As I’ve mentioned in previous years, sometimes I purposely choose films of a given theme on a festival day, and sometimes it’s just a coincidence that I wind up attending screenings that share some kind of common thread. The latter was the case yesterday, as I wound up with two very different movies about teenagers.
First up was The Deflowering of Eva van End(6/8), a darkly twisted but simultaneously quirky and cute Dutch dramedy about a mousy, bookish girl named Eva (Vivian Dierickx), her dysfunctional, well-to-do family and the misadventures that ensue after the arrival of a seemingly perfect German exchange student named Veit (Rafael Gareisen). Blonde-haired, blue-eyed and possessing a New Age-y maturity well beyond his years, Veit promptly sets about “fixing” the assorted problems in the lives of these disconnected family members… but with each course correction comes some sort of calamitous consequence. And, all the while, a silent but smitten Eva does her best to impress their ridiculously thoughtful houseguest.
Rich and intricate in its characterizations and storytelling, The Deflowering… feels a bit like Wes Anderson meets Todd Solondz in tone. Not nearly as bleak as they typical Solondz offering, and not quite as goofy or odd as something from the mind of Anderson. The performances were solid, the cinematography sharp and the art direction an exercise in careful, but subtle, detail. Director Michiel ten Horn’s first feature made for a strong and memorable cinematic debut, and I kind of hope it doesn’t wind up being remade in America.
It’s too late to hope for the same thing when it comes to my second film of the day. The wonderfully wacky and unexpectedly moving Spanish comedy Ghost Graduation (7/8) has already had the rights for an American remake sold. To Will Smith’s production company. I’ll admit I let out an audible groan when that factoid was announced at the post-screening Q&A.
I’m not sure why anyone thinks this great little movie needs to be remade in English – as it stands, it’s a terrific tribute to ‘80s-era teen comedies and would translate just fine for North American audiences. Alas. But I digress…
Director Javier Ruiz Caldera’s lively and colorful film centers on a quintet of teenaged ghosts, who died during a fire in their high school’s library while in detention in 1986 and who have haunted the campus ever since, unable to move on to the afterlife. Enter teacher Modesto (the wonderful Raúl Arévalo), who’s been able to interact with ghosts since he was a boy and who, as a result, has been fired from multiple jobs for seeming to be insane. But when he lands a gig at the dead teens’ alma mater – becoming the first person in more than 20 years to actually be able to see them – his mission becomes clear: help each of them with whatever “unfinished business” they had on Earth so their spirits can be at peace.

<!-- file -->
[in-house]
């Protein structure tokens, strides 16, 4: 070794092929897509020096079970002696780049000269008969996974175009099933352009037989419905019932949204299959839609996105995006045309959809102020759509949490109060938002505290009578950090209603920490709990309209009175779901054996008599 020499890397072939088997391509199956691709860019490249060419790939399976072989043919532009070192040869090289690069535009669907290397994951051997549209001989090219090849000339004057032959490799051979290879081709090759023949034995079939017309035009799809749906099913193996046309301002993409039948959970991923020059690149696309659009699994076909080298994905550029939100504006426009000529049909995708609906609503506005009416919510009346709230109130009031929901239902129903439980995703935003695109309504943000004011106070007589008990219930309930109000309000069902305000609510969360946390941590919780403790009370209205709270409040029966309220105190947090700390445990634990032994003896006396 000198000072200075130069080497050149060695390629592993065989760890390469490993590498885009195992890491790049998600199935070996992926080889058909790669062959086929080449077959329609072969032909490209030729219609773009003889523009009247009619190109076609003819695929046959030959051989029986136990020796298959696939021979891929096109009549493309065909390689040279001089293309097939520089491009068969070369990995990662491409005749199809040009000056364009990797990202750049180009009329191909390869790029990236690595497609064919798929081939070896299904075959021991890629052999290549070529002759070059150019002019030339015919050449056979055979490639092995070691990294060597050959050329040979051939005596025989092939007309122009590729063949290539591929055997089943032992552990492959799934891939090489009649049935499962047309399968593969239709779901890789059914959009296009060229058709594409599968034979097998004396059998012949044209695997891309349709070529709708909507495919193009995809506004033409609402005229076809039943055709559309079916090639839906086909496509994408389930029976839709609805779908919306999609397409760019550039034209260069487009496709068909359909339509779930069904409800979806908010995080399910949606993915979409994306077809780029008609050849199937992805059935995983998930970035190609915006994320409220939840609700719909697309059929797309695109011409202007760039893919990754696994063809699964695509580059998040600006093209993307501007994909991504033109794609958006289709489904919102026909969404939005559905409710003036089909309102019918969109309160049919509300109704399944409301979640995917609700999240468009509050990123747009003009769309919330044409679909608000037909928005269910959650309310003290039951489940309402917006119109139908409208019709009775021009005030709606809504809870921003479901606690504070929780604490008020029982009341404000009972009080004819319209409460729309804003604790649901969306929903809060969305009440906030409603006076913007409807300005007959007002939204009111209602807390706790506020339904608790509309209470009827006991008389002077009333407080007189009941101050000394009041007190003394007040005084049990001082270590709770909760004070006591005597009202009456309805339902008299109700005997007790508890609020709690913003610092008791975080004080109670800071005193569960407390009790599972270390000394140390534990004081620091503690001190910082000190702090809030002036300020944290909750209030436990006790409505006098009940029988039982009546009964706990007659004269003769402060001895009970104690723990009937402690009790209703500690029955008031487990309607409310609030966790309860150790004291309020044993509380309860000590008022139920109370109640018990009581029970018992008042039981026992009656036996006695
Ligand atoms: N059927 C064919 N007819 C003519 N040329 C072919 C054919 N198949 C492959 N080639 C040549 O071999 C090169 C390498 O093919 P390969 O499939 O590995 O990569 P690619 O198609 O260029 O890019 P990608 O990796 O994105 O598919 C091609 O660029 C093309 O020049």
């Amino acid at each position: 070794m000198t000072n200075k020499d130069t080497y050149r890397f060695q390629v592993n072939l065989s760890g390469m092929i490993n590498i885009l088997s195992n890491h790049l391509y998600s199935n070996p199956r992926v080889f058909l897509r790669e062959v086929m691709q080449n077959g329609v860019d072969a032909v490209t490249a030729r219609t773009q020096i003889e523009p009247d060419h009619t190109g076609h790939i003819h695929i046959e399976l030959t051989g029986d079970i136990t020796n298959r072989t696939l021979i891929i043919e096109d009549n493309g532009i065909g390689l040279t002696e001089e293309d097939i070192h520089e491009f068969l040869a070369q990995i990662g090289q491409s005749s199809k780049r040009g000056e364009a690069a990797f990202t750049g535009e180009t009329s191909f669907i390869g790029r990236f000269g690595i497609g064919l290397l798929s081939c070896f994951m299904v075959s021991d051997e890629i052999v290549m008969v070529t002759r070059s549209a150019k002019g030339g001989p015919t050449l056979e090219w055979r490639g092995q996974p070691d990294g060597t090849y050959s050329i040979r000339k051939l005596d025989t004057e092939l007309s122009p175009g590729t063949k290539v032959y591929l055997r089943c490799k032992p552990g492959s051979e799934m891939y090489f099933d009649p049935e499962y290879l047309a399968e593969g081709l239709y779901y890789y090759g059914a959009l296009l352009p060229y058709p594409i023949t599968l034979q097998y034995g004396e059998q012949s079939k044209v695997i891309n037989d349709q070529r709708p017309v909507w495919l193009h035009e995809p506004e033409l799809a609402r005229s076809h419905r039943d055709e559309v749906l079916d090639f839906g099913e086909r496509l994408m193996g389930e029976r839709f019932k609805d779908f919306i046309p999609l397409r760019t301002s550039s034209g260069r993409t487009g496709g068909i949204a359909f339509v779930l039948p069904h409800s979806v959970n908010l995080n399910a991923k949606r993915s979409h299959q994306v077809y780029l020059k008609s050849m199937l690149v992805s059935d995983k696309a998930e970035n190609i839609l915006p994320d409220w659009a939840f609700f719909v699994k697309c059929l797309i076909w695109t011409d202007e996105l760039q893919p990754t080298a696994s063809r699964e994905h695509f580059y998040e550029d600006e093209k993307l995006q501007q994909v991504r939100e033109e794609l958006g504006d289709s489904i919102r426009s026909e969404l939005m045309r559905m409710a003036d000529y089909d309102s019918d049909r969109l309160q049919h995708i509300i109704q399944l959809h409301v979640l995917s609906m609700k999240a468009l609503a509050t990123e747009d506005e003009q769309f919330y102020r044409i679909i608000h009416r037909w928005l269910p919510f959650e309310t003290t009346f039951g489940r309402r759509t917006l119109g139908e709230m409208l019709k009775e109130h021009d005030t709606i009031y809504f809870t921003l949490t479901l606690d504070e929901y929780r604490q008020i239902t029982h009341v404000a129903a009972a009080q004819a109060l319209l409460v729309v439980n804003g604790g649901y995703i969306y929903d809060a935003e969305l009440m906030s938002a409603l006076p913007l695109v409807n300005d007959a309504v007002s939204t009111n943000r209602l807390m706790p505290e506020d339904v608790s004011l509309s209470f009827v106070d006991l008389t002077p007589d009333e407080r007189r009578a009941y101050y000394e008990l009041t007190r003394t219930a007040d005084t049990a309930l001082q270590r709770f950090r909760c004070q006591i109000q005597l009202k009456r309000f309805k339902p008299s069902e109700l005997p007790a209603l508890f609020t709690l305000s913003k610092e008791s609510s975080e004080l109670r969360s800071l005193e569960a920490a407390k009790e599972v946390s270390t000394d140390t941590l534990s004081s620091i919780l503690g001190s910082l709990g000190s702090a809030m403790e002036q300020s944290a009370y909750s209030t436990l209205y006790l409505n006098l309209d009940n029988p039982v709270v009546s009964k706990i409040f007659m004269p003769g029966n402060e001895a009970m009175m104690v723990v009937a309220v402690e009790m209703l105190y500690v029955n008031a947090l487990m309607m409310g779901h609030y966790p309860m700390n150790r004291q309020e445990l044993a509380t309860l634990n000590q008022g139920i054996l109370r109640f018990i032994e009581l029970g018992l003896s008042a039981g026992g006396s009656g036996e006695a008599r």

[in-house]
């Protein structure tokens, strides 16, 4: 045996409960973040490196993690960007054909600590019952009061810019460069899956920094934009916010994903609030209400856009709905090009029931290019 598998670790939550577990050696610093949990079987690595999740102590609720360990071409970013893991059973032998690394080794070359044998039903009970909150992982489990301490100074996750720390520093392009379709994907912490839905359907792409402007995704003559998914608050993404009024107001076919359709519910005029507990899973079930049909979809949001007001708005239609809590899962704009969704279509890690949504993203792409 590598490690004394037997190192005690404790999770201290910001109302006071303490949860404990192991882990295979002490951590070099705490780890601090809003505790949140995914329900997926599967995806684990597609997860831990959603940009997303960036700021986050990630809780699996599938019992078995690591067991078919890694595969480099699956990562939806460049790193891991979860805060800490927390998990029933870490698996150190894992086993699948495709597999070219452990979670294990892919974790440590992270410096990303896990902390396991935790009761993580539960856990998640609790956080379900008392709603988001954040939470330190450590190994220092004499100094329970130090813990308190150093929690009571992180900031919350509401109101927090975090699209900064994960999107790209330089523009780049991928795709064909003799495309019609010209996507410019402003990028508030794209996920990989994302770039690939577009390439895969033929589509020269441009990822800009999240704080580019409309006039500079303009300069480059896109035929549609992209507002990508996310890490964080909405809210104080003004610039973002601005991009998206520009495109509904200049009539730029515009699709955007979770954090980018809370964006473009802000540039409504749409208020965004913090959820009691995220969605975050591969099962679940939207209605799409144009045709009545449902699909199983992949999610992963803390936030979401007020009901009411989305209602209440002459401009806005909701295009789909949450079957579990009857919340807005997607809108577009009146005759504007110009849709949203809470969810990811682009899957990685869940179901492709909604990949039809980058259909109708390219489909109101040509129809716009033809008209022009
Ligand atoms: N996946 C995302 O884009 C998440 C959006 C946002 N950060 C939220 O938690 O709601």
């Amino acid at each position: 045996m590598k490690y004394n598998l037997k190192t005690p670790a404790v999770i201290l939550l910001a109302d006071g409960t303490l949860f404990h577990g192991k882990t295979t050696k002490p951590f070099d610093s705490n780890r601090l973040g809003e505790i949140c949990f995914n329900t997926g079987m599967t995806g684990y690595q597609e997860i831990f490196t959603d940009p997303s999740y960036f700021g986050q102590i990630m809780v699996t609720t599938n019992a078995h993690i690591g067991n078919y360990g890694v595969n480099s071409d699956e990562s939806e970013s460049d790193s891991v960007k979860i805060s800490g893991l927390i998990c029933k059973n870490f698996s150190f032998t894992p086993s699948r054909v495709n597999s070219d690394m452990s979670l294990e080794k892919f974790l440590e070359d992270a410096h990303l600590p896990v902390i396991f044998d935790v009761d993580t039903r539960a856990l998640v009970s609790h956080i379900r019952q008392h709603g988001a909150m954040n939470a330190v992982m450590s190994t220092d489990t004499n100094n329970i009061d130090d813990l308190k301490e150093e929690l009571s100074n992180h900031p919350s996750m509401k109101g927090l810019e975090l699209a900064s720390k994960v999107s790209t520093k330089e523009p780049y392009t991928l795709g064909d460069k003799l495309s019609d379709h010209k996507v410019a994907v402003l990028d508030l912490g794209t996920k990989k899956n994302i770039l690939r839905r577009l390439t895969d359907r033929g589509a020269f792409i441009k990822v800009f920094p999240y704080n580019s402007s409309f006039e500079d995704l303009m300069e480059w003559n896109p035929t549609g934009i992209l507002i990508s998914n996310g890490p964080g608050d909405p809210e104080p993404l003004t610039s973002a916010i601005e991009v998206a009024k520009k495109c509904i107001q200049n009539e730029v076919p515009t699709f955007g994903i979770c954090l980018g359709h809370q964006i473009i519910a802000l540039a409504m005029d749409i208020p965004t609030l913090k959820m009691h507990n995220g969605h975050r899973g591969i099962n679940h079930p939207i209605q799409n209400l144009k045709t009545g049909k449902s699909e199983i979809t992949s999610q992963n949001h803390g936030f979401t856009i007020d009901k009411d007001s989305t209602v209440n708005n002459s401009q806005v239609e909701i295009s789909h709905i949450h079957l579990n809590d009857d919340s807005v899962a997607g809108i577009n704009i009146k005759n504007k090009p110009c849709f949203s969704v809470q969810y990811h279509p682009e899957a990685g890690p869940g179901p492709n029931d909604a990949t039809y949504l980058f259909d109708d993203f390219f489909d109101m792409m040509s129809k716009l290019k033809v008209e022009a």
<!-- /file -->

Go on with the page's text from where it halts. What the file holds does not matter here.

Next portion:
With a super-entertaining cast of characters, Ghost Graduation tips its hat – in a big way – to the entire John Hughes oeuvre, down to the archetypal (if deceased) high schoolers (the jock, the geek, the tramp, etc.), location (that school looks like something out of Ferris Bueller) and music (all ‘80s, all the time!). I spent much of the screening smiling, and even got teary a few times. I wasn’t alone, either, as I heard more than a few people sniffling and blowing their noses by film’s end. Director Caldera was in attendance for a pretty adorable Q&A session afterward – apologizing for his English he said, “I’m not as stupid as I sound.” (Awww!)
Again, it was a delightful, feel-good entry and one that I encourage folks to seek out in its existing form before Hollywood gets its hands all over it.